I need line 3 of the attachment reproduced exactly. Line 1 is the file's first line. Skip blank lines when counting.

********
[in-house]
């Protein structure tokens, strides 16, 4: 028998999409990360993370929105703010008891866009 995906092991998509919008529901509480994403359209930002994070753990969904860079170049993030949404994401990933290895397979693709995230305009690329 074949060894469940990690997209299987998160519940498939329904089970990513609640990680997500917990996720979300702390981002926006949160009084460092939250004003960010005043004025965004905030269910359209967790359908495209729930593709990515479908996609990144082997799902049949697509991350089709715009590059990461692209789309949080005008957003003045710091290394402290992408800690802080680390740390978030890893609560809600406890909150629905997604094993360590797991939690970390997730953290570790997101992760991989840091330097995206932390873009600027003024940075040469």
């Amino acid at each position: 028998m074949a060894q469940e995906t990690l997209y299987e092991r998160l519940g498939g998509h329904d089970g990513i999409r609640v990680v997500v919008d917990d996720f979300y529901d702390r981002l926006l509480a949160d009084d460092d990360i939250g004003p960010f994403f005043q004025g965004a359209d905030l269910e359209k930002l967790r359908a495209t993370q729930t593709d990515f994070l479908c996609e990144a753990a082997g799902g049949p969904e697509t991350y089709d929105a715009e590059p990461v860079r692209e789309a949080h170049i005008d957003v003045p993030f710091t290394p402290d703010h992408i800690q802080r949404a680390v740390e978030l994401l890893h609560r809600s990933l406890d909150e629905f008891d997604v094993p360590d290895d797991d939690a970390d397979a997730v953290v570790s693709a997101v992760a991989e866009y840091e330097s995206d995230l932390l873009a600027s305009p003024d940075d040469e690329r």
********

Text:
């Amino acid at each position: 028998m074949a060894q469940e995906t990690l997209y299987e092991r998160l519940g498939g998509h329904d089970g990513i999409r609640v990680v997500v919008d917990d996720f979300y529901d702390r981002l926006l509480a949160d009084d460092d990360i939250g004003p960010f994403f005043q004025g965004a359209d905030l269910e359209k930002l967790r359908a495209t993370q729930t593709d990515f994070l479908c996609e990144a753990a082997g799902g049949p969904e697509t991350y089709d929105a715009e590059p990461v860079r692209e789309a949080h170049i005008d957003v003045p993030f710091t290394p402290d703010h992408i800690q802080r949404a680390v740390e978030l994401l890893h609560r809600s990933l406890d909150e629905f008891d997604v094993p360590d290895d797991d939690a970390d397979a997730v953290v570790s693709a997101v992760a991989e866009y840091e330097s995206d995230l932390l873009a600027s305009p003024d940075d040469e690329r």